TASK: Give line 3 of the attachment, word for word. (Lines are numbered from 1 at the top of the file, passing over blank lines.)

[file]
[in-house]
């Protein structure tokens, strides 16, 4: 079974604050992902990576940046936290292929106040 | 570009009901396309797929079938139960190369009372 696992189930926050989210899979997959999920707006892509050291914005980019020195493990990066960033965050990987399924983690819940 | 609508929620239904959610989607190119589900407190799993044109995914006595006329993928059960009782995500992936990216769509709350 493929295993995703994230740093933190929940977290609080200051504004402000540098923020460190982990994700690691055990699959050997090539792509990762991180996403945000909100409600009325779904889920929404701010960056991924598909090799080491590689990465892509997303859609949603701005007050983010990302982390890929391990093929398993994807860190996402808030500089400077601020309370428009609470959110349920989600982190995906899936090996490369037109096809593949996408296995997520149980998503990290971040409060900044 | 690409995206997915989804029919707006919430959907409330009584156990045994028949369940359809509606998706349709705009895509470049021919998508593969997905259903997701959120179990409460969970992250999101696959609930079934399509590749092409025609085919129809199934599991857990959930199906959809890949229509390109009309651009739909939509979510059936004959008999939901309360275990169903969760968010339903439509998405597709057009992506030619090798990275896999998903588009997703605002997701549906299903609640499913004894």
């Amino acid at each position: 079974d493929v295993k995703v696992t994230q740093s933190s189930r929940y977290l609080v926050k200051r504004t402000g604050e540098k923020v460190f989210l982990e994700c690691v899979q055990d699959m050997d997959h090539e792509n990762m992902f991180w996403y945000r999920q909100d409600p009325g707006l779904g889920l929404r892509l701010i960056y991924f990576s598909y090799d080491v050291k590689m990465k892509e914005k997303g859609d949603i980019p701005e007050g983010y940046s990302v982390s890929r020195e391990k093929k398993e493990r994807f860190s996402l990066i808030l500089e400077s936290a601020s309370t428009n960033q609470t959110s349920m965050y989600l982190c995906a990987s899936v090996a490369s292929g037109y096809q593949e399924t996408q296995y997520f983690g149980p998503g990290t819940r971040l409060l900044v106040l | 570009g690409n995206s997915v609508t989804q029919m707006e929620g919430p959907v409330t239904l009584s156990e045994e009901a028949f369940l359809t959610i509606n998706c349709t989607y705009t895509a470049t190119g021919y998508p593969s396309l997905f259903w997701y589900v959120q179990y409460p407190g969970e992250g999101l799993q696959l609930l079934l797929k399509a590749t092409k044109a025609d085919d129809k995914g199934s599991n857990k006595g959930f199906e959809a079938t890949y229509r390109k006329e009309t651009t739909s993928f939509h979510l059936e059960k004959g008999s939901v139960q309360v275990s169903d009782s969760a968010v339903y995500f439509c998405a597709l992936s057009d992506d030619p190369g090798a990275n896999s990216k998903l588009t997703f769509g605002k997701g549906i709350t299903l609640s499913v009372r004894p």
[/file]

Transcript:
């Amino acid at each position: 079974d493929v295993k995703v696992t994230q740093s933190s189930r929940y977290l609080v926050k200051r504004t402000g604050e540098k923020v460190f989210l982990e994700c690691v899979q055990d699959m050997d997959h090539e792509n990762m992902f991180w996403y945000r999920q909100d409600p009325g707006l779904g889920l929404r892509l701010i960056y991924f990576s598909y090799d080491v050291k590689m990465k892509e914005k997303g859609d949603i980019p701005e007050g983010y940046s990302v982390s890929r020195e391990k093929k398993e493990r994807f860190s996402l990066i808030l500089e400077s936290a601020s309370t428009n960033q609470t959110s349920m965050y989600l982190c995906a990987s899936v090996a490369s292929g037109y096809q593949e399924t996408q296995y997520f983690g149980p998503g990290t819940r971040l409060l900044v106040l | 570009g690409n995206s997915v609508t989804q029919m707006e929620g919430p959907v409330t239904l009584s156990e045994e009901a028949f369940l359809t959610i509606n998706c349709t989607y705009t895509a470049t190119g021919y998508p593969s396309l997905f259903w997701y589900v959120q179990y409460p407190g969970e992250g999101l799993q696959l609930l079934l797929k399509a590749t092409k044109a025609d085919d129809k995914g199934s599991n857990k006595g959930f199906e959809a079938t890949y229509r390109k006329e009309t651009t739909s993928f939509h979510l059936e059960k004959g008999s939901v139960q309360v275990s169903d009782s969760a968010v339903y995500f439509c998405a597709l992936s057009d992506d030619p190369g090798a990275n896999s990216k998903l588009t997703f769509g605002k997701g549906i709350t299903l609640s499913v009372r004894p």